This bucket was put into use in 1873. The bucket transferred hand-shoveled iron ore from lakers to railroad cars and on to stockpiles.
The Erie Belle Anchor
The Erie Belle was driven ashore and broken up by an 1884 storm. The anchor was recovered during work at the then CEI power plant on Lake Road east of Ashtabula, Ohio.
Emergency Steering Wheel
The wheel is from the Erie Queen, a cargo and excursion boat. This boat had a long and varied history on the Great Lakes and as a Maine Coaster.
The Bow Anchor
This bow anchor is off the schooner C.L. Burton. The C.L. Burton was carrying a cargo of sulfur when she sank in 1869 north of the Ashtabula Great lakes Marine & Coast guard Museum and a few yards north of the present- day Norfolk & Southern Railroad Coal Dock.
This large millwheel is part of cargo from Holland, and was intended for Cleveland, Ohio. The millstone was part of cargo that was transferred after its long trip across the Atlantic Ocean to the schooner Gulnare (A Canadian Registry). This was done at Hamilton, Ontario. The Gulnare sank in a storm off Ashtabula Harbor on July15, 1892. The Millstone was recovered on July 8, 1992, by Bruce Watson and his crew of drivers who brought it to the location near the front porch and door of the Museum.
An actual lake boat pilothouse was removed from the steamer Thomas Walters before she was scrapped in Ashtabula in 1986. The pilothouse was removed and placed to the rear of the lightkeeper’s house in part by Dave Marshall, where it was mounted on a foundation for tours.
Before the pilothouse could be opened to the public in 1988 however, items had to be found to replace the gutted equipment within it. The steering wheel in the pilothouse is from the ship Renvoyle, which was built in Scotland in 1911.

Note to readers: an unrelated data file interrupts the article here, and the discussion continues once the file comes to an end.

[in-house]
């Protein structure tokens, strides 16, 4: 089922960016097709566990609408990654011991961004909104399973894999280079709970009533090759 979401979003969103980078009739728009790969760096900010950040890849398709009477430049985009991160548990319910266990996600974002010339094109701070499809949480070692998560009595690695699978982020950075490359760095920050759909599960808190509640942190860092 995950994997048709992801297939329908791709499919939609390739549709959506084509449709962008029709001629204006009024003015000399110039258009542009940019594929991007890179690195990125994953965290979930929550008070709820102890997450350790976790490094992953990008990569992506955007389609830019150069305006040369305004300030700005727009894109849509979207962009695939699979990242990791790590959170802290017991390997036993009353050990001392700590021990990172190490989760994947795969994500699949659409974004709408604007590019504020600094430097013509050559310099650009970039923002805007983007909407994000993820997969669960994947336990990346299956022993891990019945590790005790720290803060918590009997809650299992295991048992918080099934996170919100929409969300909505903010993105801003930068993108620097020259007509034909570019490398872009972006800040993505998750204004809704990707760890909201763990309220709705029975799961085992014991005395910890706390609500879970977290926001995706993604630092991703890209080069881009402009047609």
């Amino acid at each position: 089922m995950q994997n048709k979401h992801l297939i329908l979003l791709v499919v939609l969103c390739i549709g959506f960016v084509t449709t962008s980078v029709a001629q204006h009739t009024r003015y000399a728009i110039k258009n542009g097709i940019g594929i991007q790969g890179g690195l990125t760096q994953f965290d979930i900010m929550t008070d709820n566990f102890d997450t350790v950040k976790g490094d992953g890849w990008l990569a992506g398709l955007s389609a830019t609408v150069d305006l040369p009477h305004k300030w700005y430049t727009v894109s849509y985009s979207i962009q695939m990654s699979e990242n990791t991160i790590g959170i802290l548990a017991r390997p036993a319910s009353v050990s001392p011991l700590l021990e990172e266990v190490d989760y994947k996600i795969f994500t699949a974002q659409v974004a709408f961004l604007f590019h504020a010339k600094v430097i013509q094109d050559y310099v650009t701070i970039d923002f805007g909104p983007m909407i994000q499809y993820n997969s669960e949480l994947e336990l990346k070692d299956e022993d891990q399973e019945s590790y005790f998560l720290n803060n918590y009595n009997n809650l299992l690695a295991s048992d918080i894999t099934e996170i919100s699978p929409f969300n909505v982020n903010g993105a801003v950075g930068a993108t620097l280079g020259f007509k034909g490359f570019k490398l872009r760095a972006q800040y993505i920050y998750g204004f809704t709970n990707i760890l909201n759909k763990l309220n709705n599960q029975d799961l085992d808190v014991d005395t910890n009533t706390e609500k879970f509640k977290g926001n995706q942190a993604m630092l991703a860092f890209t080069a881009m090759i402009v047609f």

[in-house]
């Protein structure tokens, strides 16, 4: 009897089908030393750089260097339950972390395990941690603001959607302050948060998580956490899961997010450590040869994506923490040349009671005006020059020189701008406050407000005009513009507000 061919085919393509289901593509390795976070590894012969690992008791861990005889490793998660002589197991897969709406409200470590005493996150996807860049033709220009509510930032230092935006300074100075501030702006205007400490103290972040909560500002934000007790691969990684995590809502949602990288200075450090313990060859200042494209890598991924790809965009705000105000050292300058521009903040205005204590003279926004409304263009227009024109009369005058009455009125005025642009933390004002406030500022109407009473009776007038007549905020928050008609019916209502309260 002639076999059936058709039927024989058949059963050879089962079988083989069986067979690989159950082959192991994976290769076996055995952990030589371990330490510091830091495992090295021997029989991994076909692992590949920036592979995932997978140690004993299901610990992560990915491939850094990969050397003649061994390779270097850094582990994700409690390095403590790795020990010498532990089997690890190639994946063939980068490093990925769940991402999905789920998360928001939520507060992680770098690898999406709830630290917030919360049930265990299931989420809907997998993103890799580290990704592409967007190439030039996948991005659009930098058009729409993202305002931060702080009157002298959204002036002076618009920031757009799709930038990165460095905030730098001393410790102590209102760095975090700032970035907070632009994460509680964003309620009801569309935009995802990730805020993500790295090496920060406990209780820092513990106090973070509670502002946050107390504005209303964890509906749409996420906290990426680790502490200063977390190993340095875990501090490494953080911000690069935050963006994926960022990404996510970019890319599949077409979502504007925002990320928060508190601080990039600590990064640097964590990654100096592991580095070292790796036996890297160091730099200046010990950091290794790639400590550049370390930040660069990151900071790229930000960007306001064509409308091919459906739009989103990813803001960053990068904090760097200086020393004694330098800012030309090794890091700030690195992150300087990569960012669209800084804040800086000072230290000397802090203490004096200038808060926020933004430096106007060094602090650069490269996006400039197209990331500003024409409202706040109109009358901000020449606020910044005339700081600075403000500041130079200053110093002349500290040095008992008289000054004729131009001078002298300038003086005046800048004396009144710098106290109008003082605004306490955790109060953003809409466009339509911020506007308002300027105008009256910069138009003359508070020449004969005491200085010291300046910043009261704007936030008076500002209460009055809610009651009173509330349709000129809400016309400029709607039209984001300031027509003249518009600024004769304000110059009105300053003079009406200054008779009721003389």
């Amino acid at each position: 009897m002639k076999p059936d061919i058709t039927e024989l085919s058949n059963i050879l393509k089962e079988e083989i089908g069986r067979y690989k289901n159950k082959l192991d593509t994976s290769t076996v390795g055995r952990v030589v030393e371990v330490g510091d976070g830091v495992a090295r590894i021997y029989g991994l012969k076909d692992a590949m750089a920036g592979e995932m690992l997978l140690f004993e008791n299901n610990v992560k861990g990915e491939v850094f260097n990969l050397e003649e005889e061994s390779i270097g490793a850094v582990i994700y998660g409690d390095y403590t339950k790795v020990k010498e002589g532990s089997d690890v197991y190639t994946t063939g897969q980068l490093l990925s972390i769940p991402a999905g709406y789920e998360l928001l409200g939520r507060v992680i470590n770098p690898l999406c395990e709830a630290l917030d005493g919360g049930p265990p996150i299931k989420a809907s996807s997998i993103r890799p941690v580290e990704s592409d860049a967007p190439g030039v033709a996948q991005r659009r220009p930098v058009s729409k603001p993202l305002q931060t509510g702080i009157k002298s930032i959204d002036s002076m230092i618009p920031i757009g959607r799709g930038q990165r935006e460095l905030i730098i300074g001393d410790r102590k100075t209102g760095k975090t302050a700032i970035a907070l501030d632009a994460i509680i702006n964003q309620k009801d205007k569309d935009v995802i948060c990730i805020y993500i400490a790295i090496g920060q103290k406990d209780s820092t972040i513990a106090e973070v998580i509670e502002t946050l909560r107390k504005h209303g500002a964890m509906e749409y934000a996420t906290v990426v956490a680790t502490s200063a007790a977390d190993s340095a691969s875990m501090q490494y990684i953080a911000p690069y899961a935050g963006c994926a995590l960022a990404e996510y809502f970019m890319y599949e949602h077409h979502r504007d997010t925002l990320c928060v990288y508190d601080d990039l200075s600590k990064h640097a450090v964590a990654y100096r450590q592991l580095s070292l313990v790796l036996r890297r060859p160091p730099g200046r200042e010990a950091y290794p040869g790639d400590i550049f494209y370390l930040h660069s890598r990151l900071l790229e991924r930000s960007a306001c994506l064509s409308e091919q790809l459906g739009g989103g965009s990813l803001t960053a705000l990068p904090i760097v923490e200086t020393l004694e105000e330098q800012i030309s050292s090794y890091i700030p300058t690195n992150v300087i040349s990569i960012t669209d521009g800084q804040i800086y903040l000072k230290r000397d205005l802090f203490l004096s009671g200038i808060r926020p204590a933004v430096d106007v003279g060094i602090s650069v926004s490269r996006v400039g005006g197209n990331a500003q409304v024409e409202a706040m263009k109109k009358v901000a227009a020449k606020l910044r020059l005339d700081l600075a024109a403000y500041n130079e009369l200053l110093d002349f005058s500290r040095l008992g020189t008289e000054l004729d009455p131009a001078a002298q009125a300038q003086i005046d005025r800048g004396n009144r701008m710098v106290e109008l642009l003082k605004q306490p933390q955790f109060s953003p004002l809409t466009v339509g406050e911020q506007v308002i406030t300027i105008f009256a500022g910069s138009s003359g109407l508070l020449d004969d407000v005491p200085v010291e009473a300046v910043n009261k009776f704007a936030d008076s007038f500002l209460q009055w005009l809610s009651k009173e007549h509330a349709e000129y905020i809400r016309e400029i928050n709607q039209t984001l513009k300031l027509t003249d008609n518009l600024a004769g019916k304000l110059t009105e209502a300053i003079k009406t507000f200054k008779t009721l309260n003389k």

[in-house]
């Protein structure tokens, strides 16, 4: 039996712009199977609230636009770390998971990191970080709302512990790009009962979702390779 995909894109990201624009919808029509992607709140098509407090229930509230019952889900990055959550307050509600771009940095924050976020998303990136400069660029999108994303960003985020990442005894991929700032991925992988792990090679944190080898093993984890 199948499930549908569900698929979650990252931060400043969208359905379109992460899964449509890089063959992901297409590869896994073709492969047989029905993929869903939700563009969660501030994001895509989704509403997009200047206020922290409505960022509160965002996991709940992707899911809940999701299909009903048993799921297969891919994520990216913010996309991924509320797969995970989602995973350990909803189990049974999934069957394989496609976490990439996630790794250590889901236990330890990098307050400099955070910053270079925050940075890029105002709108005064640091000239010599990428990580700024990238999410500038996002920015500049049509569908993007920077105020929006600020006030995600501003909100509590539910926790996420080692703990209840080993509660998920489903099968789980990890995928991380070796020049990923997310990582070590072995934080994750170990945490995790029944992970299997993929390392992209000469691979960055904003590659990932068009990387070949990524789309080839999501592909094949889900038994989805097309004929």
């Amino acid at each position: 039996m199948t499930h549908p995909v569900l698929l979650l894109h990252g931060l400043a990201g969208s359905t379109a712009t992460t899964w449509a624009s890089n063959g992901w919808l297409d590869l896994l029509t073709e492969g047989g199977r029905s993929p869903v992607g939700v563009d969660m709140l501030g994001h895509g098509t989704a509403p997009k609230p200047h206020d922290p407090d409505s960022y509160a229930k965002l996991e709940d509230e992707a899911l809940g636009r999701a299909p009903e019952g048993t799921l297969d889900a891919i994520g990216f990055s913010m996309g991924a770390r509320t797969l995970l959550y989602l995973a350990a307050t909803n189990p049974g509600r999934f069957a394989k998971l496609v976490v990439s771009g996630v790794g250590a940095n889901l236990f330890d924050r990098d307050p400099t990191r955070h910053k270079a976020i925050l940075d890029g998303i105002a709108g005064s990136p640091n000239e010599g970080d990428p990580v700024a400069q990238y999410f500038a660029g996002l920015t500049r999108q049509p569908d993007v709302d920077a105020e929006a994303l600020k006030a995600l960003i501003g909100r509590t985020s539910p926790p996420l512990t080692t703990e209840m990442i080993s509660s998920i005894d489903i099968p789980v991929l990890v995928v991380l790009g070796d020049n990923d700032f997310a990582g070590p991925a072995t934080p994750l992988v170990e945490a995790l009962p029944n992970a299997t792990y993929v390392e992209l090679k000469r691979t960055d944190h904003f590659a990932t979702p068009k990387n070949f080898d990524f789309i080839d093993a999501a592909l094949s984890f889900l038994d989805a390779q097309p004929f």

The binnacle is from the tug Welcome. Frank Duva did most of the pilothouse welding. Much of the major work to make the interior/exterior of the old pilothouse presentable was done at that time by Arthur Louis Steel Company, Dave Marshall, Stan Kohut Jr., Frank Duva, James Lind, Dick & Bettie Coburn, Ned Sherry, Sr., Burr Blakeslee, Clint Eckensten, and Bob Leng. Captain Garvey and Captain Perkins, both retired lake boat captains provided technical assistance.
The Glidden Paint Company donated all the paint needed to refurbish the building also sent an interior decorator to figure out what colors should be used. The exterior area of the Museum needed a second story fire escape that was provided by Howard Morse. J.J. Dragon & Sons provided the labor for the handicap ramp.
These Artifacts Were Displayed in the Museum’s Early Days
- Many different pictures depicting the Great Lakes and the Ashtabula Harbor life from 1871 through the present as well as period maps are on view.
- The model of the Great Lakes Towing Company (Admiral), which was made by the great model builder Heige Anderson.
- In addition to the Anderson model, there are several Gordon Amsbury models and many other boat models.
- By far, the largest item to be displayed is the scale model of the Hulett unloader handcrafted by the late Warner Pearson of Ashtabula. This was loaned to the Museum by the Smithsonian Institution which is often called our nation’s attic.
- Another of Mr. Pearson’s collections on display includes seventeen (17) cases of working miniature tools he made.
- U.S. Coast Guard cutter models and flags are displayed in the Coast Guard section, along with a set of oars from a U.S. Coast Guard Life Saving boat. These boats were stationed along the lakes to assist the crews of sinking ships years ago.
- The original Fourth Order Fresnel Lens from the Ashtabula Coast Guard Lighthouse is on display along with a model and pictures of the lighthouse itself.
Volunteers Keep the Museum Alive and Thriving
Bettie Coburn began polishing the brass in the pilothouse. Later, Herman Carnegie took over cleaning the brass in the pilothouse as well as all the other brass in the Museum. Several people have since taken on this project, but Jack and Judy Perskari have recently had help from Tommy Leveck in cleaning all of the Museum’s brass. This is a tremendously long winter project every year but they have been doing this in the spring and early summer.
Herman also spent time making the Hulett Room an attraction. In 2011-2014, Sandy Jacobs, Tommy Leveck, Davie Poole and Bob Frisbie worked to have this area updated with additional displays.